Of those who’ve signed up, almost half had no health insurance at the time. Sixty-seven percent of enrollees bought private health insurance, while 27 percent were accepted into the expanded Medicaid system and the rest went into the state Child Health Plus program. Of those who bought private insurance, just over two-thirds were eligible for federal subsidies to cover some of the cost.

Seventy-five percent of enrollees completed their application on the state’s Web site, while another 20 percent worked with one of the state’s nearly 6,300 in-person helpers at a health care center, town hall, library, or social service agency. According to state data, people who were seeking fi nancial assistance were more likely to seek help in person.

Helpers are available in every county, but the number of sites and how widely they’re dispersed around a county varies. Washington County, for example, has six sites in six towns. Rensselaer County has five, all in Troy.


Some sites offer help in Spanish or other languages. The Southern Adirondack Independent Living Center in Warren and Washington counties can conduct interviews in American Sign Language and can provide screen readers for people with poor vision. The Adirondack Health Institute in Queensbury provides enrollment services to Warren, Washington, northern Saratoga and four other counties to the north. The proportion of uninsured people in this region ranges from 11.9 percent in Saratoga County to 28 percent in Hamilton County.


“We see a variety of people, mostly middleaged adults with no insurance,” said Renee Bazan, a navigator at the Adirondack Health Institute. “We also see some young adults who can’t afford their employer’s health insurance. Then there are people who are self-employed -- that’s a big one. We’re definitely seeing a lot of Medicaid applicants, because the income threshold has changed.”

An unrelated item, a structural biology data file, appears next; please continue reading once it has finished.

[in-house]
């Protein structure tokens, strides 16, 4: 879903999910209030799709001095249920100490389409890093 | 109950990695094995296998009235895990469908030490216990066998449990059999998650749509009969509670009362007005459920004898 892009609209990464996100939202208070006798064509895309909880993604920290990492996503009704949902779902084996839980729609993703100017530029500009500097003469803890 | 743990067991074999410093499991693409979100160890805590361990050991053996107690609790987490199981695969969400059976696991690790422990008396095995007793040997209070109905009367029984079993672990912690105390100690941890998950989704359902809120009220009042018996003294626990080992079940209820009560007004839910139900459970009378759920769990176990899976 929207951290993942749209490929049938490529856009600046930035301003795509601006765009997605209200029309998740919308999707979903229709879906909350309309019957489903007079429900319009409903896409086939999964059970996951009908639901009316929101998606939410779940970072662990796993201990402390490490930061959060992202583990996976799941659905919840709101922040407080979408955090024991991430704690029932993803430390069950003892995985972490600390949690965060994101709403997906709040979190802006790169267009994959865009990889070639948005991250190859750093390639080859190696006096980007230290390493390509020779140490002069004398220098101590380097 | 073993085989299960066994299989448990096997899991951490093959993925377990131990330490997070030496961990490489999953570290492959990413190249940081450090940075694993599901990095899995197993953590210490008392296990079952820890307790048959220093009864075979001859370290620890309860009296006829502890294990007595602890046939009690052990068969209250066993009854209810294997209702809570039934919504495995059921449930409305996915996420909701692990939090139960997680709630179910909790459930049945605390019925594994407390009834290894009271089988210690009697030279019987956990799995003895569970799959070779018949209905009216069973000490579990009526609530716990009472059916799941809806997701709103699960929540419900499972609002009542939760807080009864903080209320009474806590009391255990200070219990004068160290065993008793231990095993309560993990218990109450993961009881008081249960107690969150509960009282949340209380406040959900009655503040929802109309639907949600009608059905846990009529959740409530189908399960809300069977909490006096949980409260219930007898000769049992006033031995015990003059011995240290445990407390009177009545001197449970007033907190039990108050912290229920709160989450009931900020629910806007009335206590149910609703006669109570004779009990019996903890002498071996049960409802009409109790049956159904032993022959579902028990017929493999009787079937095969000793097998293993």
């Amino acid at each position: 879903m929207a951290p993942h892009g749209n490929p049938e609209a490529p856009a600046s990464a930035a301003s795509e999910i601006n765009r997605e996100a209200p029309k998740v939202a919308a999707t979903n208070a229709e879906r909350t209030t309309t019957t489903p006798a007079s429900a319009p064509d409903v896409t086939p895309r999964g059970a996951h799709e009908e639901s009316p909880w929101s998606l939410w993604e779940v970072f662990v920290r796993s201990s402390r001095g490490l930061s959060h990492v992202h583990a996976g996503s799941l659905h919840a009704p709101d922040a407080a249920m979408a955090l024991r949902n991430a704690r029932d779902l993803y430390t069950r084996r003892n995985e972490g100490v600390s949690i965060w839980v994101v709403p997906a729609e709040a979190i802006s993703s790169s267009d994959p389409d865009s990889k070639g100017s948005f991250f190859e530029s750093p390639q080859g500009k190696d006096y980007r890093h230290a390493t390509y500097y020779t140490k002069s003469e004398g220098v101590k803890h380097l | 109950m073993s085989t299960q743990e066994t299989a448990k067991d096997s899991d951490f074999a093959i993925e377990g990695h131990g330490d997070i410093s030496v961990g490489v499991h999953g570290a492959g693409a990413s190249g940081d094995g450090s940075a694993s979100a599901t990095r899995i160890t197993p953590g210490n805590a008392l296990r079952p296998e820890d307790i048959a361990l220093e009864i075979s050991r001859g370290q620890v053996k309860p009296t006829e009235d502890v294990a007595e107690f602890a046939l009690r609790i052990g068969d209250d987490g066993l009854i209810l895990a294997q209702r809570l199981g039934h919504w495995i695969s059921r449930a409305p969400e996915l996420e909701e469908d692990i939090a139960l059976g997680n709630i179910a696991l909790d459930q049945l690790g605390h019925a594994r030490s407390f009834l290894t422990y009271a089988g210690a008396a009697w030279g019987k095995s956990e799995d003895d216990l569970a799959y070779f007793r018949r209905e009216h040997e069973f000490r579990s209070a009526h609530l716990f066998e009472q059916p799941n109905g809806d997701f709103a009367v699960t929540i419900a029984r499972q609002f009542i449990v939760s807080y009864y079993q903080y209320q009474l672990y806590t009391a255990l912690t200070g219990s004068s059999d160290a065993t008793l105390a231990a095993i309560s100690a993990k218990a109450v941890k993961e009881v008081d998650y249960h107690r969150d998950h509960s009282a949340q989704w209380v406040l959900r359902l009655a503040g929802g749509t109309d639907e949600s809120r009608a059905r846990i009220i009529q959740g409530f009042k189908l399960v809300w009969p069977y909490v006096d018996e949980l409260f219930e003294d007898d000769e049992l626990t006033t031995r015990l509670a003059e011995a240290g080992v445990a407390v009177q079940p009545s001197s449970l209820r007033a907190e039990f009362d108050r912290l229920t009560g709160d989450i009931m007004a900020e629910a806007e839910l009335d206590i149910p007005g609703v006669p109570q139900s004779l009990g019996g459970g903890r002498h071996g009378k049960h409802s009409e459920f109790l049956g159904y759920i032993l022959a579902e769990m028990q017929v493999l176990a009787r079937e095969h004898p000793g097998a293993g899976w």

The state Web site had some problems in the beginning, “but that’s been cleared up; it’s quite user-friendly,” Bazan said.


The clients who seek her help “are just intimidated by the Web site,” she added. “They may not have computers or don’t have computer skills.”


Adirondack Health Institute doesn’t have numbers on how many people it has enrolled.


“An appointment may have several outcomes,” explained Phil Kahn, an education and outreach specialist for the institute. “Some people want to think about it and come back. Some go home and complete the application themselves, and the navigators don’t know about it. A lot of people are grateful to be in Medicaid or getting a subsidy.”


New York also has a telephone call center. From Oct. 1 until Dec. 24, the last day to sign up for coverage beginning Jan. 1, the center took more than 350,000 calls. During the last two weeks leading up to Dec. 24, the average call volume per day topped 15,000.


Staffers at the call center mostly answered questions, but they could also take applications directly. Six percent of people statewide who enrolled in a plan did so over the phone.


Open enrollment in all three states continues until March 31.